In recent years, however, there has been a noteworthy change in the direction of philosophical effort. In many quarters at least, a final Weltanschauung has come to be considered as of secondary importance to the guidance of life in all its concrete manifestations, and a “reconstruction in philosophy” is therefore being urged. In the words of Dewey, philosophers should “enforce a sense of social calling and responsibility.” Under his leadership the changed direction of philosophy is gathering momentum and the product of this altered approach may be described as “functional.” “Things and Ideals,” with the subtitle, “Essays in Functional Philosophy,” exemplifies the new method in so able a manner as to convince the reader of the fruitfulness of the new procedure. “The philosopher, if he will,” writes the author, “may be our friend and guide in this adventure. He may study man’s capacities and frailties, the sources of his power and the causes of his weakness, the ideals that move him to action, the social institutions he has adopted or dreamed of, the natural environment which is at once his obstacle and his opportunity, with the aim of projecting a vision of society in which men might hope to be most freely, fully, and joyously alive. In a word, he may be prophet of an appealing possibility, rather than judge of ultimate truth.” (p. 15) The philosopher’s “bent for comprehensiveness” is to be satisfied by such deep penetration in and through the issues of life.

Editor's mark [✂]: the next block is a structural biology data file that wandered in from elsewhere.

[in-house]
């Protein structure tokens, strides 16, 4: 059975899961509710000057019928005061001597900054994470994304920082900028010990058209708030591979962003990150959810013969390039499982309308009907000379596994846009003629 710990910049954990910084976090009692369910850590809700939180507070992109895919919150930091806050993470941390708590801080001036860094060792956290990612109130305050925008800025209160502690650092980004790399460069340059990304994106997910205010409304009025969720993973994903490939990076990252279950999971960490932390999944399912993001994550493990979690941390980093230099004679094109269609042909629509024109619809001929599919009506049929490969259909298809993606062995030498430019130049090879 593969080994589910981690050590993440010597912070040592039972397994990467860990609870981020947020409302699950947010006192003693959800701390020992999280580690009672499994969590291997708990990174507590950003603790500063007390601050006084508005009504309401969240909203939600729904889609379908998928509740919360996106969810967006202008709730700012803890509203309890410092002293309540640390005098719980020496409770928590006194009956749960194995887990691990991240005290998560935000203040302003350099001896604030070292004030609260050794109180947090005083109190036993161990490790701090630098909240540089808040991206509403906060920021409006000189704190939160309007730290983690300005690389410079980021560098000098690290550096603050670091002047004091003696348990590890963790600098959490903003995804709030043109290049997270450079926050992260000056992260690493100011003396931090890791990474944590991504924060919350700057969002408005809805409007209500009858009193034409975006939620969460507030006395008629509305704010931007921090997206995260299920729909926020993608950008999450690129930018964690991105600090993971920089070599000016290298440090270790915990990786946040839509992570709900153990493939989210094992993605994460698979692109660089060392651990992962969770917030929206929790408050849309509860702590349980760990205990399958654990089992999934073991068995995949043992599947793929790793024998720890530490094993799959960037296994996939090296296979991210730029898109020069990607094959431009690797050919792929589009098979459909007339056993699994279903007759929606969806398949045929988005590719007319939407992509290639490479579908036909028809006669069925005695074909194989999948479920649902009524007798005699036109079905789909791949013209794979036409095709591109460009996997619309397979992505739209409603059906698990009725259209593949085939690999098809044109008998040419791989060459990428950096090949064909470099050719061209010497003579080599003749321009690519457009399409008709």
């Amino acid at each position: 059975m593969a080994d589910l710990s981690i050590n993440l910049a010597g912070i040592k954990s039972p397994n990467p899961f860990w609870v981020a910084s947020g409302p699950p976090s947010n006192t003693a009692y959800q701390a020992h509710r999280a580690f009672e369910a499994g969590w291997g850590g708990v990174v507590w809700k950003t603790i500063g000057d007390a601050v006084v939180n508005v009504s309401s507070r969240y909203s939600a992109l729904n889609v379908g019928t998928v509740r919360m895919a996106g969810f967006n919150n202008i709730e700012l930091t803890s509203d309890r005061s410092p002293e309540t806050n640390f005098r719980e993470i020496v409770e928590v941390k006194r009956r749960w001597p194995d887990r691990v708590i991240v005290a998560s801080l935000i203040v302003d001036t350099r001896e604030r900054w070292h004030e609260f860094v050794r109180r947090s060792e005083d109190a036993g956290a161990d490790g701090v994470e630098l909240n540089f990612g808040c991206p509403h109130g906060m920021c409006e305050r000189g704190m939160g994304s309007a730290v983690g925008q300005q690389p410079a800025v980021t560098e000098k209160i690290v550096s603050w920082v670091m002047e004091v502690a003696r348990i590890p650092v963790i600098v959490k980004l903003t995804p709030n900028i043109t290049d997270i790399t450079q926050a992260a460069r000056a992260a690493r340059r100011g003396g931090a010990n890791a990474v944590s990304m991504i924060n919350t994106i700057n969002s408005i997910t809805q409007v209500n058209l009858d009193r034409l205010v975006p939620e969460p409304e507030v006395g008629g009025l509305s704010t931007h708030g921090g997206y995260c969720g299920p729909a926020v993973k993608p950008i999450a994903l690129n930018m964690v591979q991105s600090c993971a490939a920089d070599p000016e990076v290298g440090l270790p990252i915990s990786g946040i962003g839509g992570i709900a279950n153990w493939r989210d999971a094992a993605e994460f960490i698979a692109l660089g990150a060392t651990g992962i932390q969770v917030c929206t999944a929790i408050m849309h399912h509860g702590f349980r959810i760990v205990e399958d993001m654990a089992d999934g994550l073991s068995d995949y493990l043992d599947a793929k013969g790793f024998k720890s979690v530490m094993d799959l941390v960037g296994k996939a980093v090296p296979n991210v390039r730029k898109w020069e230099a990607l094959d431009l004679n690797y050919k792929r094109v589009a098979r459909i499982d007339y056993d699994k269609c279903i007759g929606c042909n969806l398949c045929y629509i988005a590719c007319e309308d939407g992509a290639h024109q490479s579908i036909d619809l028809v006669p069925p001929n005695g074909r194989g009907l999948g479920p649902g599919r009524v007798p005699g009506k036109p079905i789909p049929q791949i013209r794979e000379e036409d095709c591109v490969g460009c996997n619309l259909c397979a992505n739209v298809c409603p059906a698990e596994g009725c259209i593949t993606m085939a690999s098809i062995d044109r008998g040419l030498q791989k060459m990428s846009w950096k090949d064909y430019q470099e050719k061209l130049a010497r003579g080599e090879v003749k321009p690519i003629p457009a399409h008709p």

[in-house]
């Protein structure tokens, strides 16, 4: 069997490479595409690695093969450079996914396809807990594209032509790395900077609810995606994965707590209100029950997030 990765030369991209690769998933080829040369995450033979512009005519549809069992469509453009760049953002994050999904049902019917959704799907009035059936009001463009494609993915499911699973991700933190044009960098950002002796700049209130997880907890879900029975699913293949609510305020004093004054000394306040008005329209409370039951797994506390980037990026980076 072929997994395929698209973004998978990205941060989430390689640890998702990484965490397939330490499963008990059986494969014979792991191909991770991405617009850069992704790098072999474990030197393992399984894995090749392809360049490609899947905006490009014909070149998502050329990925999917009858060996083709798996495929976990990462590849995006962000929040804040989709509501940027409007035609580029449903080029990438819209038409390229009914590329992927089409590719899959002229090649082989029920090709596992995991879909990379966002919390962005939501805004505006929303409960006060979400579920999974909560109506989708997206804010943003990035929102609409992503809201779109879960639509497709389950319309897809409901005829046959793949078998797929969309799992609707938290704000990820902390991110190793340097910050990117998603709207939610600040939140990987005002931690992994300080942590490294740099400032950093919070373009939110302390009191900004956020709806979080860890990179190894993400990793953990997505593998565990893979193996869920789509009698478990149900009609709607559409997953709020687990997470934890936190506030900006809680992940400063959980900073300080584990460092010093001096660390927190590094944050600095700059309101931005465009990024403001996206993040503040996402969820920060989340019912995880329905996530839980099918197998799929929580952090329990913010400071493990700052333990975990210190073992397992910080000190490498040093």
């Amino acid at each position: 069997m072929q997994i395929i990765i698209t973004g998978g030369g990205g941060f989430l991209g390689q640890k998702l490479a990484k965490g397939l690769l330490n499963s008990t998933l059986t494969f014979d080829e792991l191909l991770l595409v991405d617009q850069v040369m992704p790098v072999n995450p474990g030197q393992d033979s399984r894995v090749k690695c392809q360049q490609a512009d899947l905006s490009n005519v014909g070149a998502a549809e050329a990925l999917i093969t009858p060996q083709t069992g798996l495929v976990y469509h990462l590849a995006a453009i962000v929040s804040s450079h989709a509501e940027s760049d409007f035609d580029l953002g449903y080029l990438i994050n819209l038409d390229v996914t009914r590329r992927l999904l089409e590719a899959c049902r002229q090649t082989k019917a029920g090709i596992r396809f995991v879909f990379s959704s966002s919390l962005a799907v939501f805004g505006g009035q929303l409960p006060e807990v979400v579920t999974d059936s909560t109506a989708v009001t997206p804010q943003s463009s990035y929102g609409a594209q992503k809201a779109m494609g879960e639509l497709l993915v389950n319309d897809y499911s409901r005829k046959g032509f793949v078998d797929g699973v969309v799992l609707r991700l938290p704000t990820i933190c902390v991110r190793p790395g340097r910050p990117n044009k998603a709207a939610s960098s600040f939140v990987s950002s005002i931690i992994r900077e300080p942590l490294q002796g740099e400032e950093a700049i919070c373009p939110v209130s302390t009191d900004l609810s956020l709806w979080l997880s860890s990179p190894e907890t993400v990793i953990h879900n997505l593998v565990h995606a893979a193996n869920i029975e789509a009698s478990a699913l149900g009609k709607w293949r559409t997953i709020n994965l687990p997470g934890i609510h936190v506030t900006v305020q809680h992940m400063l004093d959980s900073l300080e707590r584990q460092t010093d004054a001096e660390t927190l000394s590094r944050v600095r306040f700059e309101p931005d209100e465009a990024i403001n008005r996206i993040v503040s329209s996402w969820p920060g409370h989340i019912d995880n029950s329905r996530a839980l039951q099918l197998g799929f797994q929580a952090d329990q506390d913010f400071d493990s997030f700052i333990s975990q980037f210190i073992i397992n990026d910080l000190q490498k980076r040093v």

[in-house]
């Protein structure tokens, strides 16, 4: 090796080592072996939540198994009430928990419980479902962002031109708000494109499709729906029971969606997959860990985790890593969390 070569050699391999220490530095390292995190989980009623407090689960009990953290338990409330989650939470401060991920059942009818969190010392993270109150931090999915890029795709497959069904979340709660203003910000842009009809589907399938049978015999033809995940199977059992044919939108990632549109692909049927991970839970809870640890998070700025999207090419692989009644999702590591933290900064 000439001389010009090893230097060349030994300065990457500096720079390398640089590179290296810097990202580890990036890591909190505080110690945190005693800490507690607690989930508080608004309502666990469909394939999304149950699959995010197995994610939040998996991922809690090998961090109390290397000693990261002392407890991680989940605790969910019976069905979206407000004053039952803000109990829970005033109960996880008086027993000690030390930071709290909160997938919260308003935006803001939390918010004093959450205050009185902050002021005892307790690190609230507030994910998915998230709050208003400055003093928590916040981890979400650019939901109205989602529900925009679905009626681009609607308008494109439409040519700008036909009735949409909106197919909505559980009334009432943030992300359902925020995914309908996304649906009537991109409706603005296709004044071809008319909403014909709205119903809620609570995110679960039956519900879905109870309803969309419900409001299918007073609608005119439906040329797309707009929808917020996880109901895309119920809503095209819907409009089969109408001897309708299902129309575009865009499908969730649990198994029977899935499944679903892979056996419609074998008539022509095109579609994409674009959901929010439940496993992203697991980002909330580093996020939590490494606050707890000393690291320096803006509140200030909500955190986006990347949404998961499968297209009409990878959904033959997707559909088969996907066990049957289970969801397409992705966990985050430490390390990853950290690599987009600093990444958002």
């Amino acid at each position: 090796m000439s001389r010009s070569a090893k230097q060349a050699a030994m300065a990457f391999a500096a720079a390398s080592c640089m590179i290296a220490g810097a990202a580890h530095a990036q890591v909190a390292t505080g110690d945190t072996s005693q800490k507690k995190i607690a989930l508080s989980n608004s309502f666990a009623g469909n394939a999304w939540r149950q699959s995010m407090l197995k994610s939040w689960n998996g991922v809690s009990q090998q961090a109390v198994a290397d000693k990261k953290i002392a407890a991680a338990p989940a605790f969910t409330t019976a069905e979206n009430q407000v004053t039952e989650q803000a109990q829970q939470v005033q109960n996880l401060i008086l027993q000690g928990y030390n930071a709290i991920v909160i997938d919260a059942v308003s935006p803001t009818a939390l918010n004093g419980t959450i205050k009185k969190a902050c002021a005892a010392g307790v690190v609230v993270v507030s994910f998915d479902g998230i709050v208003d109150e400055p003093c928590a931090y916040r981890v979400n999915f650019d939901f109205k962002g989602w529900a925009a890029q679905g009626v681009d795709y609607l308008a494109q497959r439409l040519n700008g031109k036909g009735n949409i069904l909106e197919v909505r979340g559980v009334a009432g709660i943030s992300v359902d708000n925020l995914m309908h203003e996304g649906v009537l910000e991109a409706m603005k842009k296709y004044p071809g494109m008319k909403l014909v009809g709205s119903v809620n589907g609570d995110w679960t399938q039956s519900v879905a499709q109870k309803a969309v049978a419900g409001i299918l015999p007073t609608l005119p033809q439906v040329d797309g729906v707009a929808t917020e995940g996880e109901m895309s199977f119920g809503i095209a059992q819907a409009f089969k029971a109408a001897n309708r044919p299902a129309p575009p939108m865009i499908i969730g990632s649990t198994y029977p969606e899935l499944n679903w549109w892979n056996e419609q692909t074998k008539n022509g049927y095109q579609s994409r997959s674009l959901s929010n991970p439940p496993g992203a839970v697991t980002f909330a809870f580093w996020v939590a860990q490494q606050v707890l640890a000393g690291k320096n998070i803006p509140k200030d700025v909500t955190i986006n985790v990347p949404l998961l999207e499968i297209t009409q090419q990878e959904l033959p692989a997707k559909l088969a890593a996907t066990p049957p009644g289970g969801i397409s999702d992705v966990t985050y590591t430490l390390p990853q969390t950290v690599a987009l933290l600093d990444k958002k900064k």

In “Things and Ideals” we have a series of twelve essays on a variety of topics, such as the function of philosophy, the nature of right, science and the higher life, the self, the soul, and the concept of God. The unity between essays on such diverse subjects is provided by a certain basic view of the modifiability of human nature and by the concept of what has come to be called “creative intelligence.” Intelligence is creative because it is a phenomenon that has evolved as a function of desire and exists because it enables the organism to deal imaginatively and therefore more effectively with its environment, both material and social. Hence intelligence is “functional.” It is not a faculty of unique origin whose special duty it is to discover to us pre-existing ideals when the sensuous scales shall have fallen from the soul’s eye. It is an instrument of lowly origin which may enable us to mount from the slime to the stars, which sees, in the language of James, “the ideal and the real as dynamically continuous,” and which, by creating the ideal out of the actual, fashions in imagination a better future and applies a technique in the furtherance of that future. These words may have little meaning for those whose occupation is not with philosophy. But a clarification is to be found in the pages of “Things and Ideals.” Together with clearness of exposition and thoroughness of thinking the author has combined a literary style of charm and power. Where one finds so much to which he can give such cordial assent, minor points of dissent seem hardly to deserve mention. We therefore commend most heartily Professor Otto’s latest volume to all who believe that in philosophy there is still a guide for the perplexing intricacies of life.